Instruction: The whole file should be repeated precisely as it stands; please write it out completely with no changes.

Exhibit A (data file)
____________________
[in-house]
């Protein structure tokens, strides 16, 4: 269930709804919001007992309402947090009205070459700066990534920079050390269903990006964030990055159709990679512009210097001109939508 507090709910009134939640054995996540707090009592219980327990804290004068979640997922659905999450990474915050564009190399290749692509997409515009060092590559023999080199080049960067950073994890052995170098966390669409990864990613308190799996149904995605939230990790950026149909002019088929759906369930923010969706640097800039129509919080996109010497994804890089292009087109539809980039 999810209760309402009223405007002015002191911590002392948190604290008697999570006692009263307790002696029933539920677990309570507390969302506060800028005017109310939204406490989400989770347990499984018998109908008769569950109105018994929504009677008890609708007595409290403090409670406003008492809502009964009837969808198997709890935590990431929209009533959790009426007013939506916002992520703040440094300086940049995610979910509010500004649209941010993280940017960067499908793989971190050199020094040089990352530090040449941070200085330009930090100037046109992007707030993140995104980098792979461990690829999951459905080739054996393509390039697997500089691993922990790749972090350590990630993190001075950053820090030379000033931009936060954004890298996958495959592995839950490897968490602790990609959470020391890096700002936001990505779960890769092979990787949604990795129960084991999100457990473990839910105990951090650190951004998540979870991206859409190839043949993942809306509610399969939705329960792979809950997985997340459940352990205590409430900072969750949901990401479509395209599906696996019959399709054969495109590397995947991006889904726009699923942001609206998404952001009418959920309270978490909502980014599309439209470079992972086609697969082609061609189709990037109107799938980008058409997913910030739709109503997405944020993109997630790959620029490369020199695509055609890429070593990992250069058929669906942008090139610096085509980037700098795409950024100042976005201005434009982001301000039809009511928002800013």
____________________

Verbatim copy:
[in-house]
């Protein structure tokens, strides 16, 4: 269930709804919001007992309402947090009205070459700066990534920079050390269903990006964030990055159709990679512009210097001109939508 507090709910009134939640054995996540707090009592219980327990804290004068979640997922659905999450990474915050564009190399290749692509997409515009060092590559023999080199080049960067950073994890052995170098966390669409990864990613308190799996149904995605939230990790950026149909002019088929759906369930923010969706640097800039129509919080996109010497994804890089292009087109539809980039 999810209760309402009223405007002015002191911590002392948190604290008697999570006692009263307790002696029933539920677990309570507390969302506060800028005017109310939204406490989400989770347990499984018998109908008769569950109105018994929504009677008890609708007595409290403090409670406003008492809502009964009837969808198997709890935590990431929209009533959790009426007013939506916002992520703040440094300086940049995610979910509010500004649209941010993280940017960067499908793989971190050199020094040089990352530090040449941070200085330009930090100037046109992007707030993140995104980098792979461990690829999951459905080739054996393509390039697997500089691993922990790749972090350590990630993190001075950053820090030379000033931009936060954004890298996958495959592995839950490897968490602790990609959470020391890096700002936001990505779960890769092979990787949604990795129960084991999100457990473990839910105990951090650190951004998540979870991206859409190839043949993942809306509610399969939705329960792979809950997985997340459940352990205590409430900072969750949901990401479509395209599906696996019959399709054969495109590397995947991006889904726009699923942001609206998404952001009418959920309270978490909502980014599309439209470079992972086609697969082609061609189709990037109107799938980008058409997913910030739709109503997405944020993109997630790959620029490369020199695509055609890429070593990992250069058929669906942008090139610096085509980037700098795409950024100042976005201005434009982001301000039809009511928002800013």